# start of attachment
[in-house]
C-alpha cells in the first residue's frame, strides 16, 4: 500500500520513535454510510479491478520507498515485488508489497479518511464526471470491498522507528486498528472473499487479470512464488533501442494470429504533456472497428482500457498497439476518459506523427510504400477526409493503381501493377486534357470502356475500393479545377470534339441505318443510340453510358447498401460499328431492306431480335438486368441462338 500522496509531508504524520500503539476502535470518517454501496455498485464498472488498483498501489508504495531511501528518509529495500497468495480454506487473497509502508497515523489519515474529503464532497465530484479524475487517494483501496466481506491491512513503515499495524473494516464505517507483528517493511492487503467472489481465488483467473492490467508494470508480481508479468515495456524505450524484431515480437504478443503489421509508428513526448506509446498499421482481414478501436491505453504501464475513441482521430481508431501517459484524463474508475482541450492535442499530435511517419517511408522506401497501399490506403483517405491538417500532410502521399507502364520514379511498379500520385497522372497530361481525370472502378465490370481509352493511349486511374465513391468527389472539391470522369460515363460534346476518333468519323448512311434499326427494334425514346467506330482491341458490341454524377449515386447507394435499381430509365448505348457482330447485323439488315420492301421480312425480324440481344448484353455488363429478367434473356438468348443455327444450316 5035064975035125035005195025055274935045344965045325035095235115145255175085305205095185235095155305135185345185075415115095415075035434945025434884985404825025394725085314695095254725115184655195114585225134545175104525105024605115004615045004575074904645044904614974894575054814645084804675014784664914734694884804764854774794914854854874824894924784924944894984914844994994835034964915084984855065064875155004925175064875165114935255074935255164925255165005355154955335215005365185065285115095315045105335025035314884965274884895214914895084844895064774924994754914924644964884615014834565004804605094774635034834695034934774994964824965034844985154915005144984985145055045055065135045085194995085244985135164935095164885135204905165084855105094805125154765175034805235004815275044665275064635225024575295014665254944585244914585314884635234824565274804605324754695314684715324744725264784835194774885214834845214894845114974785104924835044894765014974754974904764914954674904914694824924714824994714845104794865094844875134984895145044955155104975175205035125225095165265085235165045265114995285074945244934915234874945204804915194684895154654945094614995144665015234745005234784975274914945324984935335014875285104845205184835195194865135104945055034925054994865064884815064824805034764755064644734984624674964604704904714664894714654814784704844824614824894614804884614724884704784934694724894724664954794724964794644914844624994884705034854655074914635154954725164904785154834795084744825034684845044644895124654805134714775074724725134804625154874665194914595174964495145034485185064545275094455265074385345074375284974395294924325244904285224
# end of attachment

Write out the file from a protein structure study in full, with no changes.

[in-house]
C-alpha cells in the first residue's frame, strides 16, 4: 500500500520513535454510510479491478520507498515485488508489497479518511464526471470491498522507528486498528472473499487479470512464488533501442494470429504533456472497428482500457498497439476518459506523427510504400477526409493503381501493377486534357470502356475500393479545377470534339441505318443510340453510358447498401460499328431492306431480335438486368441462338 500522496509531508504524520500503539476502535470518517454501496455498485464498472488498483498501489508504495531511501528518509529495500497468495480454506487473497509502508497515523489519515474529503464532497465530484479524475487517494483501496466481506491491512513503515499495524473494516464505517507483528517493511492487503467472489481465488483467473492490467508494470508480481508479468515495456524505450524484431515480437504478443503489421509508428513526448506509446498499421482481414478501436491505453504501464475513441482521430481508431501517459484524463474508475482541450492535442499530435511517419517511408522506401497501399490506403483517405491538417500532410502521399507502364520514379511498379500520385497522372497530361481525370472502378465490370481509352493511349486511374465513391468527389472539391470522369460515363460534346476518333468519323448512311434499326427494334425514346467506330482491341458490341454524377449515386447507394435499381430509365448505348457482330447485323439488315420492301421480312425480324440481344448484353455488363429478367434473356438468348443455327444450316 5035064975035125035005195025055274935045344965045325035095235115145255175085305205095185235095155305135185345185075415115095415075035434945025434884985404825025394725085314695095254725115184655195114585225134545175104525105024605115004615045004575074904645044904614974894575054814645084804675014784664914734694884804764854774794914854854874824894924784924944894984914844994994835034964915084984855065064875155004925175064875165114935255074935255164925255165005355154955335215005365185065285115095315045105335025035314884965274884895214914895084844895064774924994754914924644964884615014834565004804605094774635034834695034934774994964824965034844985154915005144984985145055045055065135045085194995085244985135164935095164885135204905165084855105094805125154765175034805235004815275044665275064635225024575295014665254944585244914585314884635234824565274804605324754695314684715324744725264784835194774885214834845214894845114974785104924835044894765014974754974904764914954674904914694824924714824994714845104794865094844875134984895145044955155104975175205035125225095165265085235165045265114995285074945244934915234874945204804915194684895154654945094614995144665015234745005234784975274914945324984935335014875285104845205184835195194865135104945055034925054994865064884815064824805034764755064644734984624674964604704904714664894714654814784704844824614824894614804884614724884704784934694724894724664954794724964794644914844624994884705034854655074914635154954725164904785154834795084744825034684845044644895124654805134714775074724725134804625154874665194914595174964495145034485185064545275094455265074385345074375284974395294924325244904285224